‘I’ve learned that people will forget what you said, people will forget what you did, but they will never forget how you made them feel.’
There is some contention about whether the late, great Maya Angelou was the first to utter these word, but whoever should be credited with this quote obviously understood the importance of relationships and human connection.
As we near the end of another school year, we are often compelled become reflective. In this time of contemplation, I wonder how you would answer the question- how will my students remember me? What, in years to come, will they remember about the way I made them feel?
We can all recall our favourite teachers- while not all the details, there is a feeling that is evoked when we reminisce. My teacher in Year One is easy to call to mind. She possessed a special combination of firmness and fairness and instilled in me a belief that I could write things that people would want to read. I ran into her a few years back and it was as though the passage of time had not passed- I still felt safe and respected in her presence. It was a happy reunion. We added each other on Facebook.
I can also still remember my least favourite teacher- and thinking about them brings up feelings that are uncomfortable decades later. My year four teacher- we’ll call her Mrs White- was extremely firm but without the lovely balance of fair thrown in. She was punitive, authoritarian and I can’t ever remember anyone having fun in her class. While I’m not suggesting Mrs White was a terrible person, she definitely had very clear ideas about the role of the teacher and that of her students in the classroom, and the power sat firmly in her court.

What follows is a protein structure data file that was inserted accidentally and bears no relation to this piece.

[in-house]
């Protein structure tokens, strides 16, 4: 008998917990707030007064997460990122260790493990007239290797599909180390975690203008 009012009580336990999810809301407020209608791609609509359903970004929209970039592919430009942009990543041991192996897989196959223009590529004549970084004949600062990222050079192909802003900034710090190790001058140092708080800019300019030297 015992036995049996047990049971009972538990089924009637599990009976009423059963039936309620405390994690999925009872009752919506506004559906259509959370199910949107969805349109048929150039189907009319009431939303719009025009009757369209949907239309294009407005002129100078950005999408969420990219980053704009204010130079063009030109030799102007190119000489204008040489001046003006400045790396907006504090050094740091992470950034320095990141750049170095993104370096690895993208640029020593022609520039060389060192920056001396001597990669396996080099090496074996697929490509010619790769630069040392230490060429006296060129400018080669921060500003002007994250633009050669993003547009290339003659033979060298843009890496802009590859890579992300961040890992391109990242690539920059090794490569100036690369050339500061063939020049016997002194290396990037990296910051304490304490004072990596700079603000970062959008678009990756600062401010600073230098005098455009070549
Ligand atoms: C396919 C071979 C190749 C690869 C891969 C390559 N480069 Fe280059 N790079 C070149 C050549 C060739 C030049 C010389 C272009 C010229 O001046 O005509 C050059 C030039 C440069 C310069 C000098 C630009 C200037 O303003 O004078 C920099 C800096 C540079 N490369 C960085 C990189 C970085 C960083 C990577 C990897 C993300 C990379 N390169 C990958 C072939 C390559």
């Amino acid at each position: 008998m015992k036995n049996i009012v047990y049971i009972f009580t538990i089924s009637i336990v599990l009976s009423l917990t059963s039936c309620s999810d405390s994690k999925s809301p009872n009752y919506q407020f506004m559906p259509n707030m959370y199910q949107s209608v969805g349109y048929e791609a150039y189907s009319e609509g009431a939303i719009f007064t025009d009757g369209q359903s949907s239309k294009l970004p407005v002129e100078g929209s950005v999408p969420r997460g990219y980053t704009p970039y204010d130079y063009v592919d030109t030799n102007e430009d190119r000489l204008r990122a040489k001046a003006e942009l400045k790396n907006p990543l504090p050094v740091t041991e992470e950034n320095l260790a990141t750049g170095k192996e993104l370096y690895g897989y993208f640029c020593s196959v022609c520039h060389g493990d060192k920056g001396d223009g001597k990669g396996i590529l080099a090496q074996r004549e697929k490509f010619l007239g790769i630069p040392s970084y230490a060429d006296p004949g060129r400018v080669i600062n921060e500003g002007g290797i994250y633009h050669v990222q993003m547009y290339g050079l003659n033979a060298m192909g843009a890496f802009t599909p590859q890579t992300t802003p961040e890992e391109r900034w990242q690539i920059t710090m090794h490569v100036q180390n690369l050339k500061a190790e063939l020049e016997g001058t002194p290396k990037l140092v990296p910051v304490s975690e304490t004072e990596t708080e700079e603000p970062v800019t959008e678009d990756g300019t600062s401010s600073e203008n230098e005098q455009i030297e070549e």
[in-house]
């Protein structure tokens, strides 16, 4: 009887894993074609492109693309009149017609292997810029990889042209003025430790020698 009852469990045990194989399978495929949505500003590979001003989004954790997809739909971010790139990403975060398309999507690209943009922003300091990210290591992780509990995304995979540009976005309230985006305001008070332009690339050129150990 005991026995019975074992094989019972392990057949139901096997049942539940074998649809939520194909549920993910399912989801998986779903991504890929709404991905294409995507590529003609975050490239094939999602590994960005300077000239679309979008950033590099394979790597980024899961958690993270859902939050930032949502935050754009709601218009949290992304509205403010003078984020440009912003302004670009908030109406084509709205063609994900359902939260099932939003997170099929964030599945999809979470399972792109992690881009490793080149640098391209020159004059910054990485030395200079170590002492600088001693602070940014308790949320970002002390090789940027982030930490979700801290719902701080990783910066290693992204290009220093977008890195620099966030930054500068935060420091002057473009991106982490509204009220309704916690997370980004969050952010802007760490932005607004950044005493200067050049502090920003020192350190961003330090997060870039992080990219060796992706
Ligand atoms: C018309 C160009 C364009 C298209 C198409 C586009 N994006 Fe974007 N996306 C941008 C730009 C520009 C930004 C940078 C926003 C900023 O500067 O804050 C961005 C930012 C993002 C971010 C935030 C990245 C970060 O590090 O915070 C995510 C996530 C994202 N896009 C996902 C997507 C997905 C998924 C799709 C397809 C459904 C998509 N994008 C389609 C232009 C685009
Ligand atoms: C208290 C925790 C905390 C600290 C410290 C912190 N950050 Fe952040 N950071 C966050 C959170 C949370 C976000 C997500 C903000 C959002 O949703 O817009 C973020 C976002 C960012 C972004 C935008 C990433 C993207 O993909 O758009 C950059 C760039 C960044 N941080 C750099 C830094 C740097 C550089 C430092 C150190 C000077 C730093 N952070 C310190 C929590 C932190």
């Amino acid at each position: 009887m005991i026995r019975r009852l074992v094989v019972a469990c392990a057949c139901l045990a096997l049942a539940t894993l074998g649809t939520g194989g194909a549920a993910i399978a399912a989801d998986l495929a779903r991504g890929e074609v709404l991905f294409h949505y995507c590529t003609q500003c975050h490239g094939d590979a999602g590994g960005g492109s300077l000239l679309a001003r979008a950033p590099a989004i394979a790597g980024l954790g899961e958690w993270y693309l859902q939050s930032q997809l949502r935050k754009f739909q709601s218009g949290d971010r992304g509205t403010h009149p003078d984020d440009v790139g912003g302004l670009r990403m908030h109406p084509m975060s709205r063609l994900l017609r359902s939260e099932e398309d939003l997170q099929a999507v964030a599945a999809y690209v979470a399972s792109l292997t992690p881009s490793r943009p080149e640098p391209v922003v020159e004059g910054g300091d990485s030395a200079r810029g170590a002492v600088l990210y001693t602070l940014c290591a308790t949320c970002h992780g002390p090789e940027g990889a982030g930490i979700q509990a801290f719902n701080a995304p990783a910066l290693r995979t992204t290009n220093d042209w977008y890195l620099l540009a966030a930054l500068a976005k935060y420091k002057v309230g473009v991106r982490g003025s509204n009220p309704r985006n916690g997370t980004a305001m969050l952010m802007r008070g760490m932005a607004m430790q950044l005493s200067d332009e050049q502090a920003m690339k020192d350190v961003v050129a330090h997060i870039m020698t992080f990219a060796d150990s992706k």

Writing this, a memory comes to mind, the exact details a little fuzzy but the feelings still crystal clear. I had finished my maths work early, which was not something to be celebrated in Mrs White’s class. Instead of sitting idly waiting for my peers to complete the task as was the expected routine, I pulled out from my wooden desk some writing I was working on (I really thought I was penning the next great Australian novel at ten years old!). I didn’t notice her approaching my desk, but in an instant my ‘book’ was pulled out from under me and Mrs White was asking me angrily what I thought I was doing wasting her maths lesson with my silly stories? 28 sets of eyes turned to observe the spectacle as Mrs White instructed me to put the book away in my bag and never take it out in class again.
I felt so many emotions as I made the walk to the front of the classroom towards the bag rack with my writing in my hand- anger, surprise, confusion, resentment and most clearly, the intense, searing sense of shame. I can still feel it right now.
In every moment as a teacher, we are presented with choices. We get to choose our responses to every interaction we are part of. We have a choice to respond with curiosity and compassion, or with assumptions and judgement. It is the culmination of these responses that will determine how we make our students feel. And how they will remember us 30 years later. Which do you most often choose?
Wishing you all a restful and well-earned summer break.
Check out other articles Kirsty has written here.